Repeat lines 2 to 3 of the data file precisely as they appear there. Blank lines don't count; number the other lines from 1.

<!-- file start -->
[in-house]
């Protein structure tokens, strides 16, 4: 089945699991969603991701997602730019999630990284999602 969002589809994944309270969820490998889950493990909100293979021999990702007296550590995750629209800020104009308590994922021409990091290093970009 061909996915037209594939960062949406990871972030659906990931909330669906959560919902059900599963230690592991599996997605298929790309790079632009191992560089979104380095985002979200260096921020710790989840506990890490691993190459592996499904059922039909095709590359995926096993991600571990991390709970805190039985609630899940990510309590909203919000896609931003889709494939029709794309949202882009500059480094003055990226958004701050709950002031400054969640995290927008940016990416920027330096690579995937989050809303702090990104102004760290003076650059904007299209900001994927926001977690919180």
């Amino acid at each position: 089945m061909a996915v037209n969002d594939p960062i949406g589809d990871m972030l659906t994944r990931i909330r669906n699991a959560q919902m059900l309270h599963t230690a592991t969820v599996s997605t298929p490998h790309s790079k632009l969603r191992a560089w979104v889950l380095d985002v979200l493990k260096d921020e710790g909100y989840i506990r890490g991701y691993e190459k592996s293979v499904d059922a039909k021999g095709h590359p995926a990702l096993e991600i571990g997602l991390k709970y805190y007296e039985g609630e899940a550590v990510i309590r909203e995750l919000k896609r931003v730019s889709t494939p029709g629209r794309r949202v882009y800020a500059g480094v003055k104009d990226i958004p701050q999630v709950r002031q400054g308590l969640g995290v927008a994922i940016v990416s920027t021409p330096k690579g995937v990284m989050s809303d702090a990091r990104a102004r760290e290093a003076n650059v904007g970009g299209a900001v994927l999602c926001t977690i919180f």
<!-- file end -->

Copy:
């Protein structure tokens, strides 16, 4: 089945699991969603991701997602730019999630990284999602 969002589809994944309270969820490998889950493990909100293979021999990702007296550590995750629209800020104009308590994922021409990091290093970009 061909996915037209594939960062949406990871972030659906990931909330669906959560919902059900599963230690592991599996997605298929790309790079632009191992560089979104380095985002979200260096921020710790989840506990890490691993190459592996499904059922039909095709590359995926096993991600571990991390709970805190039985609630899940990510309590909203919000896609931003889709494939029709794309949202882009500059480094003055990226958004701050709950002031400054969640995290927008940016990416920027330096690579995937989050809303702090990104102004760290003076650059904007299209900001994927926001977690919180």
């Amino acid at each position: 089945m061909a996915v037209n969002d594939p960062i949406g589809d990871m972030l659906t994944r990931i909330r669906n699991a959560q919902m059900l309270h599963t230690a592991t969820v599996s997605t298929p490998h790309s790079k632009l969603r191992a560089w979104v889950l380095d985002v979200l493990k260096d921020e710790g909100y989840i506990r890490g991701y691993e190459k592996s293979v499904d059922a039909k021999g095709h590359p995926a990702l096993e991600i571990g997602l991390k709970y805190y007296e039985g609630e899940a550590v990510i309590r909203e995750l919000k896609r931003v730019s889709t494939p029709g629209r794309r949202v882009y800020a500059g480094v003055k104009d990226i958004p701050q999630v709950r002031q400054g308590l969640g995290v927008a994922i940016v990416s920027t021409p330096k690579g995937v990284m989050s809303d702090a990091r990104a102004r760290e290093a003076n650059v904007g970009g299209a900001v994927l999602c926001t977690i919180f």